• Total's VC arm is leading the funding round that also has participation from Ascent Hydrogen Fund, Hydrogen Capital Partners and Audacy Ventures Ltd.

Yes, but: The size of the investments in Hyzon were not disclosed, but Bloomberg reports that they're relatively small. The funding round "totaled more than $15 million and valued Hyzon at around $200 million," it reports.

What's next: Hyzon says it plans to deliver around 5,000 fuel cell trucks and buses over the next three years from its facilities in North America, Europe and Asia. The company, a spinoff out of Singapore-based Horizon Fuel Cell Technologies, says it currently has roughly 400 trucks and buses on the roads.

The big picture: Hydrogen-powered heavy vehicles are having a moment even though it remains a small market with plenty of barriers to major growth. Two recent examples...

  • Hyundai delivered its first XCIENT fuel cell heavy-duty trucks to European customers this week and announced plans to bring hydrogen-powered trucks to the U.S. and China, too. It plans to build up to 2,000 trucks a year starting in 2021.
  • Toyota and its subsidiary Hino said Monday they're developing a fuel cell heavy truck for the North American market, with a demonstration model arriving in the first half of 2021.

The intrigue: It has been a busy stretch for Total's growing cleantech portfolio and investments.

  • This week Total made its latest renewables investment by taking a 20% stake in a floating wind project off the French coast.
  • Last week Total announced the acquisition of Blue Point London, the city's largest EV charging network.

Go deeper

Sep 25, 2020 - Economy & Business

Eyeing the end of gas-powered cars

Illustration: Eniola Odetunde/Axios

Gasoline-powered cars may be going the way of the woolly mammoth, even if it will take decades to replace them and seems hard to fathom today.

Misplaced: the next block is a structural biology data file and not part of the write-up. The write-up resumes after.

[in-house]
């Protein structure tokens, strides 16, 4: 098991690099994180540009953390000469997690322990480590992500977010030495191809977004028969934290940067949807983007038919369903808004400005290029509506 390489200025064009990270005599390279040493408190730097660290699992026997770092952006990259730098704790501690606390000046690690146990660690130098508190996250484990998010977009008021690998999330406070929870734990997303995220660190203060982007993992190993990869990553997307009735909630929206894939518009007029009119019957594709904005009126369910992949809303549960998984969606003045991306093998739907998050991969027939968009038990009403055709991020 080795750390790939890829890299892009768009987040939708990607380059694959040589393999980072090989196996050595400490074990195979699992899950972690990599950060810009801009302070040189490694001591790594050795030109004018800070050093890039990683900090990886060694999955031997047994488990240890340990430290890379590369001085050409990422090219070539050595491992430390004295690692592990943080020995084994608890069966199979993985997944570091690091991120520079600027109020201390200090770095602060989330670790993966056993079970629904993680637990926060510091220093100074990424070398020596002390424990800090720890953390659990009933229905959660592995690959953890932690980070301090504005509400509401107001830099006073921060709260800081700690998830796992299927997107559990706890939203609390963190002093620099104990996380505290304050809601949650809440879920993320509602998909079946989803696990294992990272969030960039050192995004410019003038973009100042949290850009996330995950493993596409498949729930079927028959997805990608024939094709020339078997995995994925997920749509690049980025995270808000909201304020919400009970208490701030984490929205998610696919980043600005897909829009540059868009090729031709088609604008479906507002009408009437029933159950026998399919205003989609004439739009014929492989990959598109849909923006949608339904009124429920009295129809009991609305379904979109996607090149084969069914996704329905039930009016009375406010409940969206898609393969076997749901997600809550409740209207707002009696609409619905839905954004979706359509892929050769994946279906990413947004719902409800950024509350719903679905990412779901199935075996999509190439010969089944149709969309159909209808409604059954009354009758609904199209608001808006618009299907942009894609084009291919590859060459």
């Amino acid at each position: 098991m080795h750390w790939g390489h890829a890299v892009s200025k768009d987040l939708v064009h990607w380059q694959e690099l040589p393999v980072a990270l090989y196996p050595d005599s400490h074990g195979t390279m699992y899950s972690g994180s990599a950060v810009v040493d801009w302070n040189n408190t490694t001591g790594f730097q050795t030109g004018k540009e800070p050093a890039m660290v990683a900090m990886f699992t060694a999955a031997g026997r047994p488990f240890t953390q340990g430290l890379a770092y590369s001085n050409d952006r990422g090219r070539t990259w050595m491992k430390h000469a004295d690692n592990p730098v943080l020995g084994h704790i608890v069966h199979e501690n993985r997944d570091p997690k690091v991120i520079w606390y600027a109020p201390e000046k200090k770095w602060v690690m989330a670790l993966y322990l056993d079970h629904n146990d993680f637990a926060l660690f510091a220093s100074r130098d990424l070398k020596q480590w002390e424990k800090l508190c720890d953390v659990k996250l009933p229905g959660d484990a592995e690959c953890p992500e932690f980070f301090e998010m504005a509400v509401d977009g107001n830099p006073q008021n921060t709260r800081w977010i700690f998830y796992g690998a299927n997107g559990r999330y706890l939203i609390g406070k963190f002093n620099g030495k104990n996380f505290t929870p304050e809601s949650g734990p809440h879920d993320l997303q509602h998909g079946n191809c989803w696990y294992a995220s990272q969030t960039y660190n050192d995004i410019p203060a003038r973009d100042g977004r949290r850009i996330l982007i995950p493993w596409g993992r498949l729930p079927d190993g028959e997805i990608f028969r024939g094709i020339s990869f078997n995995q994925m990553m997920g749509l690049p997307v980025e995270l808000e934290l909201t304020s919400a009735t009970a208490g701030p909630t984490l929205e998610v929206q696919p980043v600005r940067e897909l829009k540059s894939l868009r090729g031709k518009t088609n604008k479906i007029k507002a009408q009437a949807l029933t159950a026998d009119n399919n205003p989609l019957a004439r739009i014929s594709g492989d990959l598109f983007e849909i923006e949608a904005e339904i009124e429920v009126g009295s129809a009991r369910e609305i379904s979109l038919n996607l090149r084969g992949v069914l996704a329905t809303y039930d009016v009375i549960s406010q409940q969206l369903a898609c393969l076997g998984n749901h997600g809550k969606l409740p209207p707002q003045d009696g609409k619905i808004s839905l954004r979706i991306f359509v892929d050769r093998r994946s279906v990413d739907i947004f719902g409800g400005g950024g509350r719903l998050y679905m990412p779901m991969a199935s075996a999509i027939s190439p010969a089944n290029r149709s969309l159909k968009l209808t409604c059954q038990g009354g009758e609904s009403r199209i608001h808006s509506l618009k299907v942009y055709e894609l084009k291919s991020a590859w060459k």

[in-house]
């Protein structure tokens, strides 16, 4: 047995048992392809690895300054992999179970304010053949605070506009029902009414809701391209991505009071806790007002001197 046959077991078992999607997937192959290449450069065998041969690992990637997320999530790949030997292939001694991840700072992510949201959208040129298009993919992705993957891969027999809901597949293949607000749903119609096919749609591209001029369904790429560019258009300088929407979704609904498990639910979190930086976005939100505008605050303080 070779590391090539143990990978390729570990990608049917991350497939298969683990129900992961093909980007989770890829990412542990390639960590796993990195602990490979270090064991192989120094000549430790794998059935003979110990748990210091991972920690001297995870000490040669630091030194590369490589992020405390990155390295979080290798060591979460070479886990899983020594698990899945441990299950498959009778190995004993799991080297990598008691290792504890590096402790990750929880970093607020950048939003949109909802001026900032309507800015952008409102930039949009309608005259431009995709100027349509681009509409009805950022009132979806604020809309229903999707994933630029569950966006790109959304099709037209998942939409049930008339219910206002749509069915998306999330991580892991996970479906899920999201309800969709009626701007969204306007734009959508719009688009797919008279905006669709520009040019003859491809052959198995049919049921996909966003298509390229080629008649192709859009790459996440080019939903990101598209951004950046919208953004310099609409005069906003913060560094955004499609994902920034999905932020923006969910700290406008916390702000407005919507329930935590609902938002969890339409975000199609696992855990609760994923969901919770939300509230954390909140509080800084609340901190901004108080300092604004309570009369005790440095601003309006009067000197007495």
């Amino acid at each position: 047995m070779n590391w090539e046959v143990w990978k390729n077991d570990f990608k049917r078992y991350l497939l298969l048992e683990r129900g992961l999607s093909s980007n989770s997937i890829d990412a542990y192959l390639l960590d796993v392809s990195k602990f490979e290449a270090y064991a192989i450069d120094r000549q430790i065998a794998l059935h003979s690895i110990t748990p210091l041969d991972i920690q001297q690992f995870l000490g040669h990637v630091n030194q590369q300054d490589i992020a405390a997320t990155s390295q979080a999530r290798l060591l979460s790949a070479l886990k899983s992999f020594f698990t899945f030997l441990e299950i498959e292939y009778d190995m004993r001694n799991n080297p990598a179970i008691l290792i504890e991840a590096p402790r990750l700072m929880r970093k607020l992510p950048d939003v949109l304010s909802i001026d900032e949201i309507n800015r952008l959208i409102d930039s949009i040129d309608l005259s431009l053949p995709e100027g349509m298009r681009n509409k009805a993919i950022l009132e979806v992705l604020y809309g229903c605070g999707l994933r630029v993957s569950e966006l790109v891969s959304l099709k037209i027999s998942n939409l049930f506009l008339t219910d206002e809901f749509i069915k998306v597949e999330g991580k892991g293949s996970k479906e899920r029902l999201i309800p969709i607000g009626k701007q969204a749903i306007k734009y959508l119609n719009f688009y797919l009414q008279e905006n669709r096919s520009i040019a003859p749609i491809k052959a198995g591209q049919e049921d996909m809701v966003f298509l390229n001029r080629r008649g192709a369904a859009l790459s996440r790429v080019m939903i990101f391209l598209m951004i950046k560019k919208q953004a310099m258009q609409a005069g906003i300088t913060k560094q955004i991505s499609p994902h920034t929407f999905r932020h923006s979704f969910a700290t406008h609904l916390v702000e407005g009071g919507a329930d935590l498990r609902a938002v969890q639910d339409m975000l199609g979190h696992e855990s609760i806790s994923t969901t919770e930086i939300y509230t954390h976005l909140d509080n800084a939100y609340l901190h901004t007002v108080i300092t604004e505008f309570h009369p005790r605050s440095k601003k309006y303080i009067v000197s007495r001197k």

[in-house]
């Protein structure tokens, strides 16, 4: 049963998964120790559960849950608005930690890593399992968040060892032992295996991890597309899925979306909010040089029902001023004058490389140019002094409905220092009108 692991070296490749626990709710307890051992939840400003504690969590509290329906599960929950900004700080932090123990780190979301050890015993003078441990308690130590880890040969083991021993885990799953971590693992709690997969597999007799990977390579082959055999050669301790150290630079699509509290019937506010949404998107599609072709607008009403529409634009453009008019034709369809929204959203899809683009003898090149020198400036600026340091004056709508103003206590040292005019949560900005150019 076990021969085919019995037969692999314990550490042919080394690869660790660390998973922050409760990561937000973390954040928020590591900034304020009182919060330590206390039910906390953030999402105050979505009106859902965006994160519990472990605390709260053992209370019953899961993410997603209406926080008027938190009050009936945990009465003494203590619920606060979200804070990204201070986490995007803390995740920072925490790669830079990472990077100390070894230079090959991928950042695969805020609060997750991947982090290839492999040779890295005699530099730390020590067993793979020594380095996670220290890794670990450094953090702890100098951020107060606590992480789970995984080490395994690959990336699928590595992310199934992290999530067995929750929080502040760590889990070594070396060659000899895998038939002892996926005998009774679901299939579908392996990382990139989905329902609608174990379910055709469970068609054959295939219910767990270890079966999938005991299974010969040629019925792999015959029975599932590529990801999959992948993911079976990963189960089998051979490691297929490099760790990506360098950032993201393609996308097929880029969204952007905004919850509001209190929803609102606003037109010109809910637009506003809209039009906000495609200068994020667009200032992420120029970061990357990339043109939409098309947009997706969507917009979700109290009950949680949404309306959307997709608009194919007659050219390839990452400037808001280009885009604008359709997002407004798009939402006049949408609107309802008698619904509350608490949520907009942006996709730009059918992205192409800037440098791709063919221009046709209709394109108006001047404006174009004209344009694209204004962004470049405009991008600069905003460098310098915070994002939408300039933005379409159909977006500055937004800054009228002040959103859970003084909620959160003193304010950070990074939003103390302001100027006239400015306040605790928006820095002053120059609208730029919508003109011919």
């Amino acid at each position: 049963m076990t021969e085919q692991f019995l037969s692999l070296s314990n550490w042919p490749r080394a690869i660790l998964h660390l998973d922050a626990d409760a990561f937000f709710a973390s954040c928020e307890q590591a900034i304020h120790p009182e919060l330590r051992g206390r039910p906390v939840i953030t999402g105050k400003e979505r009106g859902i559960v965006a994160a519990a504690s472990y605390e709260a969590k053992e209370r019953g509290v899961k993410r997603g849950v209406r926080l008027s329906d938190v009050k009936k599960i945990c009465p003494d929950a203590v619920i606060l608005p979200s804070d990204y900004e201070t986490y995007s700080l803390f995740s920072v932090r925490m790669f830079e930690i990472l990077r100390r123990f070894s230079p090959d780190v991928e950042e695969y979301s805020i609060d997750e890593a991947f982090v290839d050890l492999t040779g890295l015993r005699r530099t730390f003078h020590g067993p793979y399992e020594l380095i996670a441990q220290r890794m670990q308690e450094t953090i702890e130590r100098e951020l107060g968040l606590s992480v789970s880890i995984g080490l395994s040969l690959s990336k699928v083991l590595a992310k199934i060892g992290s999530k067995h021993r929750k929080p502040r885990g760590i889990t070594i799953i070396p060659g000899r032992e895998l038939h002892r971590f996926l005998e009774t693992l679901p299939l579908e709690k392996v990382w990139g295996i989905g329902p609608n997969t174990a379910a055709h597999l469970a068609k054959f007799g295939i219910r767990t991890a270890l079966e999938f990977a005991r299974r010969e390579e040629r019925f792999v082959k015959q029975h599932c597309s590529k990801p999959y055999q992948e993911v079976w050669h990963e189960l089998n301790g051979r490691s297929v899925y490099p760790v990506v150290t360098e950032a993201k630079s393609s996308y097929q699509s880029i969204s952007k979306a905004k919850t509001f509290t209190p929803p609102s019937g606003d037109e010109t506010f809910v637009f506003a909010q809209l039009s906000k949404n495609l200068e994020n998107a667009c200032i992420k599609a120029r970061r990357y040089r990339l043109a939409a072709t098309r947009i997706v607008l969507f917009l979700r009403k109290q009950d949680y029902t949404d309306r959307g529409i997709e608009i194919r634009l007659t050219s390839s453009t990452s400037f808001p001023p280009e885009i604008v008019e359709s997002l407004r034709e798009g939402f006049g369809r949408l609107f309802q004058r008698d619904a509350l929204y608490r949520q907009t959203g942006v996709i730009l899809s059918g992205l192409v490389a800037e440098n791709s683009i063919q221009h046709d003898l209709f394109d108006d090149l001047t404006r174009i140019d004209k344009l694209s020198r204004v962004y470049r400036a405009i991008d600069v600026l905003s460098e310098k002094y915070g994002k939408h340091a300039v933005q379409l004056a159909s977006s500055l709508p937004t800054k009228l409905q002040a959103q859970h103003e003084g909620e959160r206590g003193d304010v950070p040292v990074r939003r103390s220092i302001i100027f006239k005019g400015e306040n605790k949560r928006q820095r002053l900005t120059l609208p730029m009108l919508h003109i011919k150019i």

The big picture: Internal combustion engines (ICEs) have powered automobiles for more than 100 years. But the shift to electric vehicles, slow to materialize at first, is now accelerating due to tightening government policies, falling costs and a societal reckoning about climate change.

Officer who shot Ashli Babbitt during Capitol riot won't face charges

Gary Phaneuf, Tony Naples and Melody Black visit a memorialon Jan. 7 near the Capitol Building for Ashli Babbitt. Photo: Joe Raedle/Getty Images

The Capitol Police officer who fatally shot Air Force veteran Ashli Babbitt on Jan. 6 as she joined a pro-Trump mob ransacking the Capitol will not face criminal charges, the Justice Department said on Wednesday.

Driving the news: In their investigation, federal prosecutors were unable to prove that the officer was not acting in self-defense or acting to defend members of Congress.

Dan Primack, author of Pro Rata
31 mins ago - Economy & Business

Coinbase opens at $102 billion valuation on first day of public trading

Illustration: Sarah Grillo/Axios

Cryptocurrency exchange Coinbase opened trading on Wednesday at $381 per share, giving it a fully diluted market value of around $102 billion.

Why it matters: This is a slight premium to the most recent private trades for Coinbase stock, and more than 50% higher than the reference price set last night by the Nasdaq.